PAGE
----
At the end of the year, Amanda looked at all her photographs and tried to figure out what she had. She linked up with her friend Mark Ankner, a partner at William Morris Endeavor, and decided she had a book on her hands. She and Mark started the process of putting it together, not just because it’s a document of a year in the life of this restaurant, but because of what the restaurant is doing and what it means. “Chez Panisse is a really special place in that it’s unique in its commitment to craft and they believe in really beautiful products served with very little fuss. You have to have a clean and healthy environment in which these things are raised and grown and everyone who works there is respectful to each other,” says Amanda. “Chez Panisse is the kind of place where if you are interested they will teach you. They’ll show you how to do what it is that you want to know how to do. It would be wonderful if more places in the world were that way.” Amanda is happy to admit that she almost put on an apron and joined Chez Panisse in the pursuit of a new career. The siren song still calls, but she’s happy with the camera.
The book is for sale now, and ships tomorrow November 15. Plus, the profits go right back the Chez Panisse’s educational program. “All of the profits from the book are being donated to The Edible Schoolyard. So that’s something we’re really proud of,” says Amanda. “I just hope people enjoy the book and take it for what it is which is basically a love letter to Chez Panisse.”
Amanda Marsalis and People Magazine Invite You
Film festivals are no joke. As the bar has been raised for Hollywood profits, most international movie stars also work on smaller, independent films that do the film festival circuit to drum up interest and support on their way to wide releases. They’ve become the training room for smaller projects, and one of the most reliable places to find a huge amount of celebrities. This year at the Toronto International Film Festival, People Magazine asked Amanda Marsalis to set up a photographic experience and capture the names and faces as they floated by. It was an incredibly intense five days with just a few minutes per sitting, but Amanda knows exactly how to get her subjects to open up quickly no matter how famous they are. “I tell a lot of goofy stories. What we’re going to talk about just depends on the person,” explains Amanda. “Honestly, I’ve been working at it for twenty years.”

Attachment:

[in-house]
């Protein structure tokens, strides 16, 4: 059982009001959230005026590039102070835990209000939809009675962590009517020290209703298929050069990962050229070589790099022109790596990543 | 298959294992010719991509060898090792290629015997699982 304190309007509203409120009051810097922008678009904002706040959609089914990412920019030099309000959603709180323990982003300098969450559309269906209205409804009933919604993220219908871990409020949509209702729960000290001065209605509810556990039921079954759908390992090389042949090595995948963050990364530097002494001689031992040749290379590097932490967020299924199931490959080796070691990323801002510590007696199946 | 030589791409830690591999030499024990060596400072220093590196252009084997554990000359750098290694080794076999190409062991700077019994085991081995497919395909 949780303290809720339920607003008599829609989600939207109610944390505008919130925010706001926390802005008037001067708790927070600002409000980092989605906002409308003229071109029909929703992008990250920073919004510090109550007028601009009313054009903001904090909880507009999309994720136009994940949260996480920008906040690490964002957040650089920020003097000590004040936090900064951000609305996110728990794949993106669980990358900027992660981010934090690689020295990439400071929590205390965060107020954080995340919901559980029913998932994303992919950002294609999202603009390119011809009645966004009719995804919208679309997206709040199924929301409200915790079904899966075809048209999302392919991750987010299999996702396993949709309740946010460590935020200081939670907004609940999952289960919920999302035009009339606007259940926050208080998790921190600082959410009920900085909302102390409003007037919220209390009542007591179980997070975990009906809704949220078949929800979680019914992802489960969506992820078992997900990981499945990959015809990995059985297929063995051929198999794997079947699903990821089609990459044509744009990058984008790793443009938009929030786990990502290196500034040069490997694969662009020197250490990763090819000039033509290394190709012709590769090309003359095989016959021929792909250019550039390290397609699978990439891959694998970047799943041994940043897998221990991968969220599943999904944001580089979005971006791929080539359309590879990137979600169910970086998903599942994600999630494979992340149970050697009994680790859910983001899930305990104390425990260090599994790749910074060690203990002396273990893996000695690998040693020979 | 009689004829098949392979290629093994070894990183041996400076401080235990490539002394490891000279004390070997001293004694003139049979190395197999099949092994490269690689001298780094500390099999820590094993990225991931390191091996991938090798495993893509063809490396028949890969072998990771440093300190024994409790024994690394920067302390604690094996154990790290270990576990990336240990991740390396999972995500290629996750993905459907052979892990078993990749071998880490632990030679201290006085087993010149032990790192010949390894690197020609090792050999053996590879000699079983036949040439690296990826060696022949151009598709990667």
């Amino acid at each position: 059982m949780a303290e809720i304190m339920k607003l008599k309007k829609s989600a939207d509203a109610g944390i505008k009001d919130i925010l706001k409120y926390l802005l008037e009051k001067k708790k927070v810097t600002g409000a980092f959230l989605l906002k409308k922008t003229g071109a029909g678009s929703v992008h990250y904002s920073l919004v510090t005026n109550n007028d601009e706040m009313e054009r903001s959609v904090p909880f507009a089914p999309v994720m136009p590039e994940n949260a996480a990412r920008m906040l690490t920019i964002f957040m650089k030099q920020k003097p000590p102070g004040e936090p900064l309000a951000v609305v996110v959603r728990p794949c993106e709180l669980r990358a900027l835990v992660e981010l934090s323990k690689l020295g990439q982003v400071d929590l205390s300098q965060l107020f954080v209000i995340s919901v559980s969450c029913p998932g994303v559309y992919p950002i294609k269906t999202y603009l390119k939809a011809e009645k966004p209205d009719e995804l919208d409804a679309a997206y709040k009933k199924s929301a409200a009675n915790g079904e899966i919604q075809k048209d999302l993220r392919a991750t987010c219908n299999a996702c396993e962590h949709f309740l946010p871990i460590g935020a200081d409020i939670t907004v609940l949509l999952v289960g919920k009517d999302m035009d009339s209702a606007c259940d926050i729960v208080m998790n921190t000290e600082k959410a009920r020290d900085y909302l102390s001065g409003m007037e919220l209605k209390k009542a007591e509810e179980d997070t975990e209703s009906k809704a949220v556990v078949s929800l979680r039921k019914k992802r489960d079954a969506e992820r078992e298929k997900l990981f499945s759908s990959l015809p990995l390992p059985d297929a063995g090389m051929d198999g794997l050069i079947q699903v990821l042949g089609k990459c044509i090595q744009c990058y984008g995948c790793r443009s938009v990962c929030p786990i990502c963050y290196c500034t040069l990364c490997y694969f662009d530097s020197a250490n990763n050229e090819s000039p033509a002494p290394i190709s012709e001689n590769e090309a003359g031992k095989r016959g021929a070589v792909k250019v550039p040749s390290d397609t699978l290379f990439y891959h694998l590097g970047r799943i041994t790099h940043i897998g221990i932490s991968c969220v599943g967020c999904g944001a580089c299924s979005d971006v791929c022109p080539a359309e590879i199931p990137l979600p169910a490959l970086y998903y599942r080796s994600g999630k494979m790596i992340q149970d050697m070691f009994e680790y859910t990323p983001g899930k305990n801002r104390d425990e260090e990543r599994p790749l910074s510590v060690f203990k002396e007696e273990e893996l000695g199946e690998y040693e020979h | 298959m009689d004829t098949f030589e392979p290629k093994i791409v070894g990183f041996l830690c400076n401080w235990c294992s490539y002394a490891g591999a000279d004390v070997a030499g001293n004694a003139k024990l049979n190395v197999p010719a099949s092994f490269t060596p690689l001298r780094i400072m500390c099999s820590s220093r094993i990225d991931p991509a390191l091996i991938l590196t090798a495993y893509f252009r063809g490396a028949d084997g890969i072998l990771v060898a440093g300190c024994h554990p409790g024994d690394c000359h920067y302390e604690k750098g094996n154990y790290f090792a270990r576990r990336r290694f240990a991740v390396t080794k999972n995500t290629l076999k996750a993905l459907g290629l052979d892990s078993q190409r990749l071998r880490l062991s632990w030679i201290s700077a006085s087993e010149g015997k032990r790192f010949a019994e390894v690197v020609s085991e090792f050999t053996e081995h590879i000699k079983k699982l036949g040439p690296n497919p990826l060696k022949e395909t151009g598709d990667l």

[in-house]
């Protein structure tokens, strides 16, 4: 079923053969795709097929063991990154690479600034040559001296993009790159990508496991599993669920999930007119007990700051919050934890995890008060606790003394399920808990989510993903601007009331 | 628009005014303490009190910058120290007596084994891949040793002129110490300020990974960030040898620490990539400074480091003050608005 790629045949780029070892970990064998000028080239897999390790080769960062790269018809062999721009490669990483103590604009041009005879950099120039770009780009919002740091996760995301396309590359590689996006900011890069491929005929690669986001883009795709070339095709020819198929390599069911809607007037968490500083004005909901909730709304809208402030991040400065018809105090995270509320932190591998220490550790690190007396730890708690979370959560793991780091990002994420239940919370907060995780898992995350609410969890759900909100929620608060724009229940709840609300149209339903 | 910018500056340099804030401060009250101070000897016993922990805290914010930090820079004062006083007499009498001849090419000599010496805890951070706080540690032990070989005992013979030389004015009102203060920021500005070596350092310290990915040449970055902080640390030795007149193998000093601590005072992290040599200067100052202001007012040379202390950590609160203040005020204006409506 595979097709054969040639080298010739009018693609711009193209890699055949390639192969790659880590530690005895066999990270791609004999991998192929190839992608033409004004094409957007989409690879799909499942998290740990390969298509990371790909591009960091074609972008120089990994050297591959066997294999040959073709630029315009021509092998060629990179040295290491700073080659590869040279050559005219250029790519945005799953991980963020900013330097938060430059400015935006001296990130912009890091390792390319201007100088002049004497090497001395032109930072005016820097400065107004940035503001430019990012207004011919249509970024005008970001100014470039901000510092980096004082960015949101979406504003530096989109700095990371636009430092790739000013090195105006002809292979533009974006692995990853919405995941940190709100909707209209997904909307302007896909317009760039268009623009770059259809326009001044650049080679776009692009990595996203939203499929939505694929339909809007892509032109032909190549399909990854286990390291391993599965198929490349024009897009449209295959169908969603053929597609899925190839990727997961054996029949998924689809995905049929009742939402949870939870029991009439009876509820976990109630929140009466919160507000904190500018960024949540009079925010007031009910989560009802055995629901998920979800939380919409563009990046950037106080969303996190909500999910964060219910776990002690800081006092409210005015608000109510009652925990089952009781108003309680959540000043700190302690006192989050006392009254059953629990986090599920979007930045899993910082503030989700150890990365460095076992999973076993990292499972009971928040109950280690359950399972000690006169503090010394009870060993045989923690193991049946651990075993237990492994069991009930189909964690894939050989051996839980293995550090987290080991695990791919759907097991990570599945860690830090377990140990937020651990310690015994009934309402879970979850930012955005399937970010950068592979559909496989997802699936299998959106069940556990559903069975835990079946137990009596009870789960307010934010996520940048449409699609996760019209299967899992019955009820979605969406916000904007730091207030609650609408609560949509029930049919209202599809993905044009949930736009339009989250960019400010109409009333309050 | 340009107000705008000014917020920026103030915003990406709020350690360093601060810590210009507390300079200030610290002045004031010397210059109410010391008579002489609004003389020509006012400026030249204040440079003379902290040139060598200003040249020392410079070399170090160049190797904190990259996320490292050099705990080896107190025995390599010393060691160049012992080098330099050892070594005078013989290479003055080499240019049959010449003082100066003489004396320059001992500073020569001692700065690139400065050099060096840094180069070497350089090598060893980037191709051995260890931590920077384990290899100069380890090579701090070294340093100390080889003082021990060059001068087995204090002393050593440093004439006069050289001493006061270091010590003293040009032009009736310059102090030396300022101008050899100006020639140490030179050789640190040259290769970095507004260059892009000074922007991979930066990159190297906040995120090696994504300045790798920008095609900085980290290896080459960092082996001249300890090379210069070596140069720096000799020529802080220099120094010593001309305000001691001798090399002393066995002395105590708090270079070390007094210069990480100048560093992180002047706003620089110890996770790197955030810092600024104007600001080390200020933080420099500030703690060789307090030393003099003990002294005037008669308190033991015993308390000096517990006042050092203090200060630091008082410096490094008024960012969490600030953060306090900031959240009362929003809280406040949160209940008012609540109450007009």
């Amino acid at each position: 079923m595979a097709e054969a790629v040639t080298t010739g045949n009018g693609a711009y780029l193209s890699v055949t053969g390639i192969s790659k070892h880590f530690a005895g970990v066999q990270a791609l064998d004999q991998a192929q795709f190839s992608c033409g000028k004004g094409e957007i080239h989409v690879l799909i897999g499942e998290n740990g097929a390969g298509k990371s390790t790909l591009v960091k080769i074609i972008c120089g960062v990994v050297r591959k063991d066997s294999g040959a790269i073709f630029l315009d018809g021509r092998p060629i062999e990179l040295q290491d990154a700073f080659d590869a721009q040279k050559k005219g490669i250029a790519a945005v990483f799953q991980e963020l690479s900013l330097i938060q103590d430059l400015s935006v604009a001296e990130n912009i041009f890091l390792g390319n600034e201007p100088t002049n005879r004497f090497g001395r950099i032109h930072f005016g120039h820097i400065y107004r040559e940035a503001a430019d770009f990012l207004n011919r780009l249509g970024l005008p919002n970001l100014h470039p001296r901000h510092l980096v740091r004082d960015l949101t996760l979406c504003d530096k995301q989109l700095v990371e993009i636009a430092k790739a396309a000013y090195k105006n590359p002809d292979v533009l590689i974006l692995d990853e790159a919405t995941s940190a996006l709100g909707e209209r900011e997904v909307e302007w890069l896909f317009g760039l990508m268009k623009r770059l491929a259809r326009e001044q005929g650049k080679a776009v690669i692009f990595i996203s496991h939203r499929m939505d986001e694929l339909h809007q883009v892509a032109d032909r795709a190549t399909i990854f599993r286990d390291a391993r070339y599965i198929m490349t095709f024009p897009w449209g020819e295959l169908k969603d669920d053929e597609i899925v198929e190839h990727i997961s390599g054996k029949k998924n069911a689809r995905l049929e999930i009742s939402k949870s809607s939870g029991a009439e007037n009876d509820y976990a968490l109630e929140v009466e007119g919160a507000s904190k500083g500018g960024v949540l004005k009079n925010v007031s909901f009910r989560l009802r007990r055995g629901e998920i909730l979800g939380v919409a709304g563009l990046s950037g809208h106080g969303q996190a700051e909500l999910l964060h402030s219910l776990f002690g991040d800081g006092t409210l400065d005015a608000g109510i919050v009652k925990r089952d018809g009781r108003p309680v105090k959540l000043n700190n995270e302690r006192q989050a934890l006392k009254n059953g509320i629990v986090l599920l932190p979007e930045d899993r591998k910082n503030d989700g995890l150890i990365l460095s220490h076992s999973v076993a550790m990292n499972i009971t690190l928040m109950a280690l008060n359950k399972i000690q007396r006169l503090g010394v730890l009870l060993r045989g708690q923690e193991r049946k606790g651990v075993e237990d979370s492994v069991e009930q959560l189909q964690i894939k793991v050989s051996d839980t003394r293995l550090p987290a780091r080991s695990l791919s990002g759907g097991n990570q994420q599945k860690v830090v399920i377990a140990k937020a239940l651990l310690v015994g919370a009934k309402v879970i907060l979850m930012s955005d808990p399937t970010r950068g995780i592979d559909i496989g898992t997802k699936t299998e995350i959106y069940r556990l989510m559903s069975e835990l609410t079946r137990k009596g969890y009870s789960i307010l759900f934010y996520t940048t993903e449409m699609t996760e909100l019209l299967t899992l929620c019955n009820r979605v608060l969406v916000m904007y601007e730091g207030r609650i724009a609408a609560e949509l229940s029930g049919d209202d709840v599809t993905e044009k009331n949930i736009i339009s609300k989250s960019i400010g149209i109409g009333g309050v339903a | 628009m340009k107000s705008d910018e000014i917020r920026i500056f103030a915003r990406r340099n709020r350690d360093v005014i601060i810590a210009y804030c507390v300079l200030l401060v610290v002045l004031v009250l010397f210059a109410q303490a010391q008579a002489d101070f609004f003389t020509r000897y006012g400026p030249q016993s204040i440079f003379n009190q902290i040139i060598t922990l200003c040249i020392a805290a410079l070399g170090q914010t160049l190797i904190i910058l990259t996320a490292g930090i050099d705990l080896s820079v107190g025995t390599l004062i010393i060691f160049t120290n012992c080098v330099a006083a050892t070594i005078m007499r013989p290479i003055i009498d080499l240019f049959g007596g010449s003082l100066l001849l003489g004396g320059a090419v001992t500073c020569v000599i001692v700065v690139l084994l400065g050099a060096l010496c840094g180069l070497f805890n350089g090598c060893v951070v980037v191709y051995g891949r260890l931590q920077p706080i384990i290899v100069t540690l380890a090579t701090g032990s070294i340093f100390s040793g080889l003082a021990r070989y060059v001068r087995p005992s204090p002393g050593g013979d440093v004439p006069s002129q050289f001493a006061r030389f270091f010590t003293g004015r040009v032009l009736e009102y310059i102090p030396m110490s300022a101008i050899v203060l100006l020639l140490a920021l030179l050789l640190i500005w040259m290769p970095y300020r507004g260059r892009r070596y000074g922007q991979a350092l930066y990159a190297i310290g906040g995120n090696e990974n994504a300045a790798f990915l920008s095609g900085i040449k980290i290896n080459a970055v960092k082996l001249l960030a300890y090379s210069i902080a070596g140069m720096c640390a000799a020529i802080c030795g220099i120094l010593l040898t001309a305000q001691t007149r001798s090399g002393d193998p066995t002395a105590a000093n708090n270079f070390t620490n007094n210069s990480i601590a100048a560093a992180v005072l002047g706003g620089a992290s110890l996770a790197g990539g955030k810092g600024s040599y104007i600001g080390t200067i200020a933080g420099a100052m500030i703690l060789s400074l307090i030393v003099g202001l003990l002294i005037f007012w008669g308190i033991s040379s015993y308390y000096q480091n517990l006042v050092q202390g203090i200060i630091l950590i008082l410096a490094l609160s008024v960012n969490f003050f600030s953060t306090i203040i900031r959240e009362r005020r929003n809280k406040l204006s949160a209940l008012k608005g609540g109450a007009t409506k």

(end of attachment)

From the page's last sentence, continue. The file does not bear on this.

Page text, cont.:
Facing some of the biggest names in Hollywood like Ryan Gosling, Oscar Isaacs, Bryan Cranston, Sigourney Weaver, and Nicole Kidman could be intimidating for anyone – especially in the tiny amounts of time that Amanda got to sit with them. But for Amanda, it’s less about handling a personality and more about creating the right tone for the right moment. “I really make sure I have a moment where we feel like collaborative equals,” she says. By putting everyone on equal footing, their time together opens up so they can work together towards the same goal.
It’s not an easy charge to keep the energy up for five days but Amanda and her team made that the center of what they were doing. That’s how they got so many incredible photos over their time by making the set an enjoyable place to be. “We had a good vibe on set, a good playlist, and basically invited everyone to the party,” says Amanda. “Welcome! We’re having fun over here, come join us!” The festival is over now, but thanks to the expressive nature of the photographs that Amanda created with People the party continues in each image and you’re invited.
Amanda Marsalis Lets Angel Olsen Be Her Truest Self
Most of the time photographers are hired to help fulfill a vision, using the command of their artistry to tell stories. But sometimes they’re more than that. Sometimes a photographer is an advocate, a safe space for other artists to do their work in. When Amanda Marsalis was commissioned to photograph Angel Olsen by Bust magazine she found someone that she thought was very special, and someone she could connect with. “I photographed her and we really got along. She’s not a person who loves being photographed or was very comfortable being photographed, but she liked me and I liked her,” says Amanda. They created a relationship quickly, one that Olsen tapped into again.